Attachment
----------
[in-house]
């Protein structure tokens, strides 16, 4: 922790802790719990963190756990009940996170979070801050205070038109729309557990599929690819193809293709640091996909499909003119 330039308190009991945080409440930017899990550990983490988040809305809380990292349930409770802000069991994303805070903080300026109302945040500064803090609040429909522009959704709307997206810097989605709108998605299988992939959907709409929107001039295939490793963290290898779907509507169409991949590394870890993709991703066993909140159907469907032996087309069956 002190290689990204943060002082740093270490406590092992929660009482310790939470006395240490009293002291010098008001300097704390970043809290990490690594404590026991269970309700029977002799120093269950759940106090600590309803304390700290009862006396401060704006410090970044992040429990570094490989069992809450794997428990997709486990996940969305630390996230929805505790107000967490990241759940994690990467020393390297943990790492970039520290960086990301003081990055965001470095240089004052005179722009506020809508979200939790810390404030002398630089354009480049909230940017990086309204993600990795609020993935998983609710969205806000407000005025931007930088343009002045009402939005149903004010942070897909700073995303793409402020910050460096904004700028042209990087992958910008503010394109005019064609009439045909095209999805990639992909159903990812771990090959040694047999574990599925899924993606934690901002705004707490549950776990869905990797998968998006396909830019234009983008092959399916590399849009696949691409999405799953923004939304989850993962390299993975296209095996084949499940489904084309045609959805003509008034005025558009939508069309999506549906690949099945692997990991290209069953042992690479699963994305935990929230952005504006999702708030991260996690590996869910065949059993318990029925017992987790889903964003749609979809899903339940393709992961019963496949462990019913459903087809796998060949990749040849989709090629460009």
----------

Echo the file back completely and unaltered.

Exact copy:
[in-house]
């Protein structure tokens, strides 16, 4: 922790802790719990963190756990009940996170979070801050205070038109729309557990599929690819193809293709640091996909499909003119 330039308190009991945080409440930017899990550990983490988040809305809380990292349930409770802000069991994303805070903080300026109302945040500064803090609040429909522009959704709307997206810097989605709108998605299988992939959907709409929107001039295939490793963290290898779907509507169409991949590394870890993709991703066993909140159907469907032996087309069956 002190290689990204943060002082740093270490406590092992929660009482310790939470006395240490009293002291010098008001300097704390970043809290990490690594404590026991269970309700029977002799120093269950759940106090600590309803304390700290009862006396401060704006410090970044992040429990570094490989069992809450794997428990997709486990996940969305630390996230929805505790107000967490990241759940994690990467020393390297943990790492970039520290960086990301003081990055965001470095240089004052005179722009506020809508979200939790810390404030002398630089354009480049909230940017990086309204993600990795609020993935998983609710969205806000407000005025931007930088343009002045009402939005149903004010942070897909700073995303793409402020910050460096904004700028042209990087992958910008503010394109005019064609009439045909095209999805990639992909159903990812771990090959040694047999574990599925899924993606934690901002705004707490549950776990869905990797998968998006396909830019234009983008092959399916590399849009696949691409999405799953923004939304989850993962390299993975296209095996084949499940489904084309045609959805003509008034005025558009939508069309999506549906690949099945692997990991290209069953042992690479699963994305935990929230952005504006999702708030991260996690590996869910065949059993318990029925017992987790889903964003749609979809899903339940393709992961019963496949462990019913459903087809796998060949990749040849989709090629460009």